Mathai Mammen, M.D., Ph.D., is leaving Merck after a little more than a year at the company to take up a position at Johnson & Johnson. The Theravance Biopharma co-founder is set to take over from William Hait, M.D., Ph.D., as global head of R&D, freeing Hait to start a new role overseeing J&J’s prolific partnering operation.
Mammen will join J&J later this month and transition into his new post over the rest of the year. The formal handover is due to take place on January 1. After that, Mammen will serve as global head of R&D at J&J’s Janssen drug development arm. And Hait will start in a newly created post that gives him oversight of the biotech incubators and network of global partnerships built up by Johnson & Johnson Innovation.
The reshuffle tasks Mammen with continuing Hait’s work to turn J&J into one of the more effective Big Pharma R&D shops. Mammen and the pipeline he oversees will need to keep up this level of performance if J&J is to hit its recently set targets for new approvals and sales growth.
Hait is leaving Mammen with a pipeline he recently called “one of the most robust and sustainable ... in the industry.” And in his new position he will continue to play a role in ensuring the pipeline is stocked with promising prospects. Hait’s new title of global head, J&J external innovation gives him responsibility for the company’s JJDC VC wing, JLABS startup incubators and the innovation centers it has set up in Boston, MA, Menlo Park, CA, London, United Kingdom and Shanghai, China.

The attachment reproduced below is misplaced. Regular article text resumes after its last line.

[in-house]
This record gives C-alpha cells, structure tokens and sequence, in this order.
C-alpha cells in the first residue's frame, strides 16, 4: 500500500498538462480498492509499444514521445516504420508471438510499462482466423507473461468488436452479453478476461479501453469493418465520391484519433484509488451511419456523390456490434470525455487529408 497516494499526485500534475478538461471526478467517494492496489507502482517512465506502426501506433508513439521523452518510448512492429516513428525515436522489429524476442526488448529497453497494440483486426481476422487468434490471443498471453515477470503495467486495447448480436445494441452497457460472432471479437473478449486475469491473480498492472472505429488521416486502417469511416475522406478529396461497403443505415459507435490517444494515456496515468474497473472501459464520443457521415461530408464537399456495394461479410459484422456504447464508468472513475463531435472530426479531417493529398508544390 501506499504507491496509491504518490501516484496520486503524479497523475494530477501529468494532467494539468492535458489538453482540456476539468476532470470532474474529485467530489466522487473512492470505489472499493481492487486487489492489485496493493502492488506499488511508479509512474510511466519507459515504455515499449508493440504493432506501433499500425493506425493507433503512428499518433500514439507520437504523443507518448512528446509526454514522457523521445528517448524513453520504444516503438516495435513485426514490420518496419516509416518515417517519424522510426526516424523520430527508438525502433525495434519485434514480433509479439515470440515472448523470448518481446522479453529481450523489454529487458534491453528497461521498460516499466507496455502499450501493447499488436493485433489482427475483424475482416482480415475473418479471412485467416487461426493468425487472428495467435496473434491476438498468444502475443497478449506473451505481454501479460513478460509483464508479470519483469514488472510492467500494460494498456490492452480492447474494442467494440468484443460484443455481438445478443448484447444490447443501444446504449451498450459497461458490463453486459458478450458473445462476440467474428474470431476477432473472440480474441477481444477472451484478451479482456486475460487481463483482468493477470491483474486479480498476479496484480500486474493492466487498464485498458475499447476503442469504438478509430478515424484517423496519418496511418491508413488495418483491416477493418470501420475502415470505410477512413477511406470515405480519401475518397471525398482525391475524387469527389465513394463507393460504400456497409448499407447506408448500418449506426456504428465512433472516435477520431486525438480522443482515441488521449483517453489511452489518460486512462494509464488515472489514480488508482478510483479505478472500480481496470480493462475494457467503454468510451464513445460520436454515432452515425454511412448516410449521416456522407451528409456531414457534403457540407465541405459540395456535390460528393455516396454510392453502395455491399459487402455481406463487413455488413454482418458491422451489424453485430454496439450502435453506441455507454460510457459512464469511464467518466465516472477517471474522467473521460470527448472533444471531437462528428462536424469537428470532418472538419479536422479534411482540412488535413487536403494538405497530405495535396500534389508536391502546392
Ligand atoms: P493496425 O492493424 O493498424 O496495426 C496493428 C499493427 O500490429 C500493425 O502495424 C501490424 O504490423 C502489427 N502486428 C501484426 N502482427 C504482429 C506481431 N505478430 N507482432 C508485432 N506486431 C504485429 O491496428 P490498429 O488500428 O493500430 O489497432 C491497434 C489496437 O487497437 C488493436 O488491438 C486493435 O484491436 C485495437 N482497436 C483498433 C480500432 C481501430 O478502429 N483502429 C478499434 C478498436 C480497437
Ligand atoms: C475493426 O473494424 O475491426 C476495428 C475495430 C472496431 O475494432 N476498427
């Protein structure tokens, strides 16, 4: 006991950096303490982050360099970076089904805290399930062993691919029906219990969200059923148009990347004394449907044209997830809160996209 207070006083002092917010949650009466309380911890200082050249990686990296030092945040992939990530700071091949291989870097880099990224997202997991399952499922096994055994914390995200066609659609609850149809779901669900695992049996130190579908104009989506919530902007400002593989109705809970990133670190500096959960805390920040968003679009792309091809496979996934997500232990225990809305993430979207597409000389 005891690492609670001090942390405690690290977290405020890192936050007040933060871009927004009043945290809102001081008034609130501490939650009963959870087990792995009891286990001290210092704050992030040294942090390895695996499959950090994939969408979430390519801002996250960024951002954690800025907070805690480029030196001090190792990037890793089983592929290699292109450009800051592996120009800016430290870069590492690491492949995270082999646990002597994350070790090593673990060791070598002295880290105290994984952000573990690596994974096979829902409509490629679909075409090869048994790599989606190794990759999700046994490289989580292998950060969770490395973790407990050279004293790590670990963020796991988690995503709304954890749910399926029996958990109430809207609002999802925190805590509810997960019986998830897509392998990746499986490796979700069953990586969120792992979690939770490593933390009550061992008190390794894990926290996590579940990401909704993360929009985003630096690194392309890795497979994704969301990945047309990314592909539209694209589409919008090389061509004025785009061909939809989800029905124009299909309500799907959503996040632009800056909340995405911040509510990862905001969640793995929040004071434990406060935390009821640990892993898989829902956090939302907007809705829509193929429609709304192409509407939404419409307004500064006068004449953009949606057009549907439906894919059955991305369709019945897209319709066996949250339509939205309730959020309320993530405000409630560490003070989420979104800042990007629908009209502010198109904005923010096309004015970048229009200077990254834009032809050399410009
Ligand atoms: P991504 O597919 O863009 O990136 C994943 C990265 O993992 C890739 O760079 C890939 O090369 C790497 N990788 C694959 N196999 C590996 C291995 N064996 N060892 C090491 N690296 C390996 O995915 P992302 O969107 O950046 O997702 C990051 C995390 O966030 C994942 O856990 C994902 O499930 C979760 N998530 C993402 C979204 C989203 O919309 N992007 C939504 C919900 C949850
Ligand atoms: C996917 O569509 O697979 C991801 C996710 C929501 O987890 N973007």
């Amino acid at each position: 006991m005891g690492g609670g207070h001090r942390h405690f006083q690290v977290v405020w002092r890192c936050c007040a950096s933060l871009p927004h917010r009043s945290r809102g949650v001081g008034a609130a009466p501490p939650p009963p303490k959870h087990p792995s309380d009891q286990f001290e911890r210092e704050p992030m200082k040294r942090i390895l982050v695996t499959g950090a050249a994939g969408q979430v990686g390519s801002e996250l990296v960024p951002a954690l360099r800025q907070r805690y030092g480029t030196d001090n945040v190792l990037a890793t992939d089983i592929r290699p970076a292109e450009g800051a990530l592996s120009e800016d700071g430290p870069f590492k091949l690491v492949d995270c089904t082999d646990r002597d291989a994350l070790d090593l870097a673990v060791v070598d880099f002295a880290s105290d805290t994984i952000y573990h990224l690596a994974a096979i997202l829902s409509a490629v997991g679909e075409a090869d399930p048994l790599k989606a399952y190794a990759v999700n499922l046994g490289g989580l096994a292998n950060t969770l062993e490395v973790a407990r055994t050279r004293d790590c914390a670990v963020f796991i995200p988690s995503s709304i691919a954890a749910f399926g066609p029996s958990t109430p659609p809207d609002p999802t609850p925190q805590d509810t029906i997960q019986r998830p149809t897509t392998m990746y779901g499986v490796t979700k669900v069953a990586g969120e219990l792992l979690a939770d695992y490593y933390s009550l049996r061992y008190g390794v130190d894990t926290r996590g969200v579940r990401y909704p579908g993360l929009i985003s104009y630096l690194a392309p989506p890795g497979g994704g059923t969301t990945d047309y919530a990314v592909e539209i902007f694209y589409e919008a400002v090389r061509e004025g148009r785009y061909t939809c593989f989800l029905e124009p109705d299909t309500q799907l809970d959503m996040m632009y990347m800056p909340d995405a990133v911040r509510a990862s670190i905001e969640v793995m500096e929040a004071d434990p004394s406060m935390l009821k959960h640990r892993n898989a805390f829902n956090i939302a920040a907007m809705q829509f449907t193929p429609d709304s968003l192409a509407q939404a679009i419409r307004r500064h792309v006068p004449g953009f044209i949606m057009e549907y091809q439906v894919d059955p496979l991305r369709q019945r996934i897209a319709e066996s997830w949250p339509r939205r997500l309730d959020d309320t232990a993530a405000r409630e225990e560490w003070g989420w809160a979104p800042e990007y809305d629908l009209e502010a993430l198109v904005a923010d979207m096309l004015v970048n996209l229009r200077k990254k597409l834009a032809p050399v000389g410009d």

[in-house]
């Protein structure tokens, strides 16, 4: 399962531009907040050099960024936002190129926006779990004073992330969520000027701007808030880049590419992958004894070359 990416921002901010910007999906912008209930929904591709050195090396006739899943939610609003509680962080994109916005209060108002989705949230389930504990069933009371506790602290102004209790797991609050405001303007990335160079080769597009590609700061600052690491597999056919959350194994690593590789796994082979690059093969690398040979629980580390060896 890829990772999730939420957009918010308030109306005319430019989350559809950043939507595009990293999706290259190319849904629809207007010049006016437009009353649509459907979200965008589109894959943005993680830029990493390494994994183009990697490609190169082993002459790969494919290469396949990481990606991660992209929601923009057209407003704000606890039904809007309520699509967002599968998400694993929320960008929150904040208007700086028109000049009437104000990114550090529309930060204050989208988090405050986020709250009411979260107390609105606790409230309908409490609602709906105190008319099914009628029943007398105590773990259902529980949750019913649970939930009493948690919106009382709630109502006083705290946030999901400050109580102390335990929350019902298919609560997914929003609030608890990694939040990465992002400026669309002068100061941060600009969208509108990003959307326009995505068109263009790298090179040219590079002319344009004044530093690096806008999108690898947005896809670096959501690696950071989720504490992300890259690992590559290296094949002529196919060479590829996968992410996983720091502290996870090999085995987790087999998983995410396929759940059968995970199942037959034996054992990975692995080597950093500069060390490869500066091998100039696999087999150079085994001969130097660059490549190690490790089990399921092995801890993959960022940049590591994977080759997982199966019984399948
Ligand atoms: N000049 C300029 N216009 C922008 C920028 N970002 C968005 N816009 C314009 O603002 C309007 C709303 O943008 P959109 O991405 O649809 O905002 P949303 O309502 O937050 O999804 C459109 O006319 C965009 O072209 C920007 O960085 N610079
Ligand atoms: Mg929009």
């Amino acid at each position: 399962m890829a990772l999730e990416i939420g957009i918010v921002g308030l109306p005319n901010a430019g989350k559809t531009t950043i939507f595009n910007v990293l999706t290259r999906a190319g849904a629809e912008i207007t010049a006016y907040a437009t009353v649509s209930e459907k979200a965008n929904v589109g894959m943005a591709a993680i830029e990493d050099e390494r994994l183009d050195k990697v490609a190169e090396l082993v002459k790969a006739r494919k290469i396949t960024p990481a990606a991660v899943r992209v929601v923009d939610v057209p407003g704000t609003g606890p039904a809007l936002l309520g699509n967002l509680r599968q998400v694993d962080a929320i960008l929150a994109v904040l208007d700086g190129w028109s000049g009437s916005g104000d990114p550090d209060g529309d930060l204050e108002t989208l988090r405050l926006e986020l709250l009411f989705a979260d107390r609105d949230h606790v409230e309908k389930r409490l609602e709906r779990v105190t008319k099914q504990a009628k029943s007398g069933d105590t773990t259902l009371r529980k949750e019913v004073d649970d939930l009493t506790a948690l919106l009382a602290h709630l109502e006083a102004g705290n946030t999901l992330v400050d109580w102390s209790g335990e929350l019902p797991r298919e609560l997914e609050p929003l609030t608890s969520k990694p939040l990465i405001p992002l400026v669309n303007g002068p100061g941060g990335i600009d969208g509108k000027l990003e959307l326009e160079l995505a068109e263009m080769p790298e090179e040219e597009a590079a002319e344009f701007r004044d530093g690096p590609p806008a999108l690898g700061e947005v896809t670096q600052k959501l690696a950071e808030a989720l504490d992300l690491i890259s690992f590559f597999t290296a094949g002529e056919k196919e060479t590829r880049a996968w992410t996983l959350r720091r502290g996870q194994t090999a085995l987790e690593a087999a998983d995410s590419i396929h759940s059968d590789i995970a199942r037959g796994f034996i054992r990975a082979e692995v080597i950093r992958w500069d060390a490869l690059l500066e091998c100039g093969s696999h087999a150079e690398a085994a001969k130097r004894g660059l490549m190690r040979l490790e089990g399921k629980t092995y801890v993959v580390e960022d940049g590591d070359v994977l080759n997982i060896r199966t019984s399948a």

These initiatives have enabled J&J to establish relationships with—and keep tabs on the progress of—a large number of young companies.
Appointing Hait to oversee the growing operation reiterates the unit’s importance to J&J. It is now 10 years since Hait left academia to join J&J. When Hait arrived at J&J to head up hematology and oncology R&D, the company was in the middle of consolidating the disparate teams working across its many units in those therapeutic areas. Hait oversaw that work and a period in which J&J established itself as a company to watch in oncology through drugs such as Darzalex.
Mammen’s exit deprives Merck of a SVP it only recently lured away from Theravance. Mammen left Theravance in March 2016 to take up a position at Merck that gave him a leading role in its research in key therapeutic areas, including cardiovascular and metabolic disease, immunology, oncology and immuno-oncology.